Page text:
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NSW Police traffic boss mourns global losses to road trauma

NSW Police are acknowledging a global commemoration of those who have died in traffic incidents.
NSW Police are acknowledging a global commemoration of those who have died in traffic incidents. David Nielsen

NSW Police are observing the World Day of Remembrance for Road Traffic Victims to reflect on the number of lives lost on our roads.

Traffic and Highway Patrol's Acting Assistant Commissioner Stuart Smith has joined the global acknowledgement of victims.

"With 285 people having lost their lives on NSW roads so far this year, from 267 fatal crashes, this is a timely but sad reminder of the need for all of us to take personal responsibility for our actions," he said.

"With the warmer weather and more people out and about driving, riding, walking and cycling, none of us should become complacent on our roads and footpaths.

"The Traffic and Highway Patrol Command now have a significant capability to enforce road safety across NSW with 1254 officers, 565 vehicles, and 80 motorcycles all dedicated to keeping us safe.

"Our 416 Mobile Automatic Numberplate Recognition enabled cars continue to prosecute unregistered, uninsured and unsafe vehicles and drivers, effectively preventing serious injury and fatal crashes before they happen.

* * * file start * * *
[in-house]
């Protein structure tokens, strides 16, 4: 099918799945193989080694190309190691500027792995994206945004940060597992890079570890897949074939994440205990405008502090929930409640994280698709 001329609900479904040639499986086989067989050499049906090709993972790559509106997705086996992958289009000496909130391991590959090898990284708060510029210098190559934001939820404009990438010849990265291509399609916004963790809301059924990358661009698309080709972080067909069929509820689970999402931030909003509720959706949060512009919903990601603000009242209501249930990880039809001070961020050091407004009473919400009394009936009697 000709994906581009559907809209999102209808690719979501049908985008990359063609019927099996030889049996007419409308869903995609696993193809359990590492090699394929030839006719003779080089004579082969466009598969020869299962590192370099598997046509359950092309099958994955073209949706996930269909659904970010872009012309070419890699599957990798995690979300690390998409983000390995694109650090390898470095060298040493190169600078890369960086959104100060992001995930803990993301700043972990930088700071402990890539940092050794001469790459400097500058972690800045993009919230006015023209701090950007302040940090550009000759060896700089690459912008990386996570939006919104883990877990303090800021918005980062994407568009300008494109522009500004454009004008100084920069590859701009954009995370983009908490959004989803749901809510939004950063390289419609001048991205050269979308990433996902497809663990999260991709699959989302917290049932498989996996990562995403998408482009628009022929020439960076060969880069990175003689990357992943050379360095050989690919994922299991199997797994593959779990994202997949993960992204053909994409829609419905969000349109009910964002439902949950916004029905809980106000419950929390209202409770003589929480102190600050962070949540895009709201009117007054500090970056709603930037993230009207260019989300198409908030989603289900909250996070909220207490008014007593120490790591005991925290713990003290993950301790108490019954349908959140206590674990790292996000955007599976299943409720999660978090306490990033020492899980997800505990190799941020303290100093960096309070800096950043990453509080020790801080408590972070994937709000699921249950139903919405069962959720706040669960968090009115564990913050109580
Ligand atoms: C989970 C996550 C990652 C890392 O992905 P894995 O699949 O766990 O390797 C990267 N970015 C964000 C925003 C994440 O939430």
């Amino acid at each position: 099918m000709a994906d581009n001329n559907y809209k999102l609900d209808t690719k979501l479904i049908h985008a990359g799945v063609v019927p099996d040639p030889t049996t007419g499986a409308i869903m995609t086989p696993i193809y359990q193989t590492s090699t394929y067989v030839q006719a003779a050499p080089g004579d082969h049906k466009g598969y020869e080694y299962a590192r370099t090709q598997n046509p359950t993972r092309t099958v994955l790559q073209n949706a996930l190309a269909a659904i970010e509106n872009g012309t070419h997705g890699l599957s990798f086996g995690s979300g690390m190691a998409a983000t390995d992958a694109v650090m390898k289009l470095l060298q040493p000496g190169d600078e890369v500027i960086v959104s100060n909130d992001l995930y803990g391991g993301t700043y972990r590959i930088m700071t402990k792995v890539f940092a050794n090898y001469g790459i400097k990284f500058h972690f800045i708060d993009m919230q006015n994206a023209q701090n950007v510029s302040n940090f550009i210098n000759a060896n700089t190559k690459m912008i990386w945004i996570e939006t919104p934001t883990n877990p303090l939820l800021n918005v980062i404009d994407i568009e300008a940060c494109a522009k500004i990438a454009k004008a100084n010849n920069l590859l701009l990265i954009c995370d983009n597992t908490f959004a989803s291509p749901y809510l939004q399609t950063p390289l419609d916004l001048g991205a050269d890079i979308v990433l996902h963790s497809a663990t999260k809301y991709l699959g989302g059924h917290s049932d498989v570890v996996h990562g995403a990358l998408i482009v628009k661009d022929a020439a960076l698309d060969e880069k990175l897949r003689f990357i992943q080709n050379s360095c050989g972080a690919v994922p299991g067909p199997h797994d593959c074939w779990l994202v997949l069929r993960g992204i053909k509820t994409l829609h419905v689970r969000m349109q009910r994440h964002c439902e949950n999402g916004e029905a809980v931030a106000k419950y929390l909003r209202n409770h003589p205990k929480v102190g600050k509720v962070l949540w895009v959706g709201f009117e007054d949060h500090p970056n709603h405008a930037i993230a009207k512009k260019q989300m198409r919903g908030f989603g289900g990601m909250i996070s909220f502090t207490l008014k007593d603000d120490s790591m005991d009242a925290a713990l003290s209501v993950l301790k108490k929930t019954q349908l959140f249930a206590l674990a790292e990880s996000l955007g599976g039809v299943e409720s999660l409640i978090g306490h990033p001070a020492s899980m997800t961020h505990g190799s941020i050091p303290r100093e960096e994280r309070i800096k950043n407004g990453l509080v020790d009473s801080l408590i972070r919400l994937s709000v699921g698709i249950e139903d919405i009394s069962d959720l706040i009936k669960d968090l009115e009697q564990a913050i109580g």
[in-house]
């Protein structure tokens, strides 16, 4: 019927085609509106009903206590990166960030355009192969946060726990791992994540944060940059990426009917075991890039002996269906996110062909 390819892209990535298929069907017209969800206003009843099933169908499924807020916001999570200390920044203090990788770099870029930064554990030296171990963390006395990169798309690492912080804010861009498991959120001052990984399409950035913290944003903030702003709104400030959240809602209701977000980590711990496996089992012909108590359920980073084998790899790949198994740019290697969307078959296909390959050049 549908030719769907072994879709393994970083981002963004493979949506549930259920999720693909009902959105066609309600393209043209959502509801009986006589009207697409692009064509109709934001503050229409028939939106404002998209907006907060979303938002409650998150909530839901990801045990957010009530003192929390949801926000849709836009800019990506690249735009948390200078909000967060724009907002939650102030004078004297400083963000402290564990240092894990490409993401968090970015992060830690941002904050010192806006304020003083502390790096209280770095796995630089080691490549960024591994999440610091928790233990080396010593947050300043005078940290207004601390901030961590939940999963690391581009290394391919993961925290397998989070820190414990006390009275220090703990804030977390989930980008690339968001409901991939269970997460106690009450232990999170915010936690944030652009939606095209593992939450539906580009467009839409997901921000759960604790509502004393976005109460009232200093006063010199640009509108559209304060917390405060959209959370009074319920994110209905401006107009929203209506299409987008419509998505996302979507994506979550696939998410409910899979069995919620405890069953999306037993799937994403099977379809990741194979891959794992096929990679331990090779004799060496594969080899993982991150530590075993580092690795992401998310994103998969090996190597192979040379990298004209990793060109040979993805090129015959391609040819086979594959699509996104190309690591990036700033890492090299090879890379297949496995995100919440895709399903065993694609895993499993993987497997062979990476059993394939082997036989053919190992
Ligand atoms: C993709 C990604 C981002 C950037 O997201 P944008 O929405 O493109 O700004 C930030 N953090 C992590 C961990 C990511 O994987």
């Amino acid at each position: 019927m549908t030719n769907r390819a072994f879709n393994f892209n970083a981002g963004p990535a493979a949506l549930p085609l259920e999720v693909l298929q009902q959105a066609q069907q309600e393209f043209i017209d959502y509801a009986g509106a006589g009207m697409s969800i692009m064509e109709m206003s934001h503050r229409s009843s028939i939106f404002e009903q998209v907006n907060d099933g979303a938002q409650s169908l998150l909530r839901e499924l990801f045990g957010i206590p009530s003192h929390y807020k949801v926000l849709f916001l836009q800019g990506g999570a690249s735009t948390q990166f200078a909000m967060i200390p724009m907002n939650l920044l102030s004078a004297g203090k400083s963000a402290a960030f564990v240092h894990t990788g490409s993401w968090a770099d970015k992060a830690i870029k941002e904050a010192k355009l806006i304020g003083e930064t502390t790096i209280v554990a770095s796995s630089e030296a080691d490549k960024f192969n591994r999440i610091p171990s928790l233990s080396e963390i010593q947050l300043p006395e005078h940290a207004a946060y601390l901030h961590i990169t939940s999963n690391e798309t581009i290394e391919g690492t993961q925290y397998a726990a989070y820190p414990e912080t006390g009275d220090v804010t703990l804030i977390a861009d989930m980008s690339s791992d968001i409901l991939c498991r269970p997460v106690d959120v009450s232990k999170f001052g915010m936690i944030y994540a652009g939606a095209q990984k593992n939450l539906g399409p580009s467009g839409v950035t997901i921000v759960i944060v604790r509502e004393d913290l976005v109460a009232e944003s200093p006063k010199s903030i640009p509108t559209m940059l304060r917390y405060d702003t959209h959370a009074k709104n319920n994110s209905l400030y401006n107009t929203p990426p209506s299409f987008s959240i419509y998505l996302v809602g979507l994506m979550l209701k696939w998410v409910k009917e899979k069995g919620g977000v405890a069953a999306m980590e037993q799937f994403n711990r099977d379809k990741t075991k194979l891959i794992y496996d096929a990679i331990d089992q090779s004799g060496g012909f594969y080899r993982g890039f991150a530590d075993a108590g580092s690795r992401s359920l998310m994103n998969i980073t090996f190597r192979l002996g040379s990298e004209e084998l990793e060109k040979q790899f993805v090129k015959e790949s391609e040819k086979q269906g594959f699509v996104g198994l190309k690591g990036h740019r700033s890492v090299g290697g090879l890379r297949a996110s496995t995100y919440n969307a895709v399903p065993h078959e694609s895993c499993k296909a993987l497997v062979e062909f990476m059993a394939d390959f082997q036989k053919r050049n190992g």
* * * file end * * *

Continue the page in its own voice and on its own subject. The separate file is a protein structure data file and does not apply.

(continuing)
"With injury and fatal crashes in NSW falling by at least 11.1% based on this time last year, our efforts and partnerships with other agencies are continuing to deliver road safety benefits for those that use our roads."

Currently the road fatality rate in NSW, per 100,000 of population is 4.39.

This is in contrast to the rate in 1908 when records first started which was 7.6.

"With advances in technology and increases in population and vehicles, the rate today is a significant indicator of the dedication and commitment of police in driving down the road toll.

"We should all take a moment today to think about those that have lost loved ones across NSW and Australia in road fatalities, and perhaps also consider this on a global scale.

"There is a real need to take personal responsibility for our actions on our roads."



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